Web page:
·         As the magnet turns the magnetic field in the wire changes which induces a voltage, which makes a current flow in the coil.
·         When the magnet is turned a half turn the direction of the current changes (when north goes from left side to right side). This is why you get AC current.

·         Transformers change the voltage, but only AC voltages.
·          current goes to transformer, The more coils on the output of a transformer the higher the volts.  Fewer coils on the output reduce the voltage.
·         They work by electromagnetic induction.
·         Primary coil produces a magnetic field, which stays in the iron core.
·         Because it is AC the magnetic field is constantly changing.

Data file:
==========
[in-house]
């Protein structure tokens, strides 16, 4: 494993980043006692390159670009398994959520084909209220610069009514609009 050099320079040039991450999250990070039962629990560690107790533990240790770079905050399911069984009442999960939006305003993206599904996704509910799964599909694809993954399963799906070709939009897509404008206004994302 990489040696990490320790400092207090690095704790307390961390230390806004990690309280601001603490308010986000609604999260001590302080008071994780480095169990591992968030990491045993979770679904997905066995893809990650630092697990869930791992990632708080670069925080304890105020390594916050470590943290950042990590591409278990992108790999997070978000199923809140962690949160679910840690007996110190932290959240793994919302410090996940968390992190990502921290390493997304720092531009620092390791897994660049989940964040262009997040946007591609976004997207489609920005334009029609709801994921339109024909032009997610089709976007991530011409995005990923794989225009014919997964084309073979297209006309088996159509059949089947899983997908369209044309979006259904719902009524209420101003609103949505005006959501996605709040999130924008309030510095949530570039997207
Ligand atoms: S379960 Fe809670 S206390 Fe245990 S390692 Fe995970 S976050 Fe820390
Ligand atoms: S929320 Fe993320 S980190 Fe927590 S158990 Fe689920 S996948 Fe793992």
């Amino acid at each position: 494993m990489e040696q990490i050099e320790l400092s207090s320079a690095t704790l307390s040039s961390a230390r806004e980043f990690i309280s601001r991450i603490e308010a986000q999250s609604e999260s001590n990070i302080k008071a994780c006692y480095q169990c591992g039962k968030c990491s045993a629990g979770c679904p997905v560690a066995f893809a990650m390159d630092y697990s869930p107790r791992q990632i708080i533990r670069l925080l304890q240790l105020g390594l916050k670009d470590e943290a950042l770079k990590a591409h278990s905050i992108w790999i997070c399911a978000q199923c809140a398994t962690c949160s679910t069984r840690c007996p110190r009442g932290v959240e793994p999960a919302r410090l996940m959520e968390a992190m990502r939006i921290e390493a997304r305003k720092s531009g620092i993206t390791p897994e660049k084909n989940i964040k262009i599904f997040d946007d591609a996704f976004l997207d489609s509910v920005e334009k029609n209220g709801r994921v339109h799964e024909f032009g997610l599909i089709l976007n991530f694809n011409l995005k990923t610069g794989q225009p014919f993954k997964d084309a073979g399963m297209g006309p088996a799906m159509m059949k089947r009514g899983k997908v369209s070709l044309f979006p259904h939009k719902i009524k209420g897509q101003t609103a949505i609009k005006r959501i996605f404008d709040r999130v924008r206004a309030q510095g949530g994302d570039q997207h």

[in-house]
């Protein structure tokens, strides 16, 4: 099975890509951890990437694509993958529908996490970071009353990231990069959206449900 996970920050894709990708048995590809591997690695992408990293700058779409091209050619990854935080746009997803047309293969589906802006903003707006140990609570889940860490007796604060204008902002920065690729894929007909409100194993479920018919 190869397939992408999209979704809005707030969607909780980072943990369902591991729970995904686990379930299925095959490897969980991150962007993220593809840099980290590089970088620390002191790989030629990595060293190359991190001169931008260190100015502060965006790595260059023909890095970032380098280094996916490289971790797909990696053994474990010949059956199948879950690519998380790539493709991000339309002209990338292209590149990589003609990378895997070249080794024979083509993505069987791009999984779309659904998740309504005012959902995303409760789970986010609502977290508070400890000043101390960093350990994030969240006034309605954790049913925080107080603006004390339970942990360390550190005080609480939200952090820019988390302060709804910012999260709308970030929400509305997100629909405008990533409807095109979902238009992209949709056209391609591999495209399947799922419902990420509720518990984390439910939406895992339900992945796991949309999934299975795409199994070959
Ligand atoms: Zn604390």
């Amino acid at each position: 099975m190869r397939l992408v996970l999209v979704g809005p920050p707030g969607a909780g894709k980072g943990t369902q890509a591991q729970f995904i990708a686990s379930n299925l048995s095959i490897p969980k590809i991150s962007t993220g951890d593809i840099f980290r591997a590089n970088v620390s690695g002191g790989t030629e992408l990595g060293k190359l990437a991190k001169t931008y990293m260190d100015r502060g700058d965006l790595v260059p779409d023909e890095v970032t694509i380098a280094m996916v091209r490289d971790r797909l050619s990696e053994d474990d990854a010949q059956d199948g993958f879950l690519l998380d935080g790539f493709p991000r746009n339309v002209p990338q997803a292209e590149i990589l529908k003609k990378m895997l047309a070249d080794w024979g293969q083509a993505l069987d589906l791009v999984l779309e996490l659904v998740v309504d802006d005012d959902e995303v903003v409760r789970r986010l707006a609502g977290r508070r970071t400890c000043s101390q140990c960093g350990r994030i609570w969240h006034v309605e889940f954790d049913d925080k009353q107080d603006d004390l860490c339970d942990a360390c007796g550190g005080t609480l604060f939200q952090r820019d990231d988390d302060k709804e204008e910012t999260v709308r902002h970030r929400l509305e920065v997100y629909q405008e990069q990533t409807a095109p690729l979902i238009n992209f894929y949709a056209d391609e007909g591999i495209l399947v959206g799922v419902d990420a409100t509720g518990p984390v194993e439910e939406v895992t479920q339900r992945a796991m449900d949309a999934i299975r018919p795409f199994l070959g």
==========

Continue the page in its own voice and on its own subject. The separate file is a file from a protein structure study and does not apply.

·         The changing magnetic field induces an AC current in the secondary coil.
·         The relative number of coils in the secondary coil determines more or less voltage.
·         If you supplied DC to the primary coil, you’d get a magnetic current but no induction because you need a changing field to induce voltage.

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## Mains Electricity part 2

• Transformers change the voltage, but only AC voltages.
• ·          current goes to transformer, The more coils on the output of a transformer the higher the volts.  Fewer coils on the output reduce the voltage.
• ·         They work by electromagnetic induction.
• ·         Primary coil produces a magnetic field, which stays in the iron core.
• ·         Because it is AC the magnetic field is constantly changing.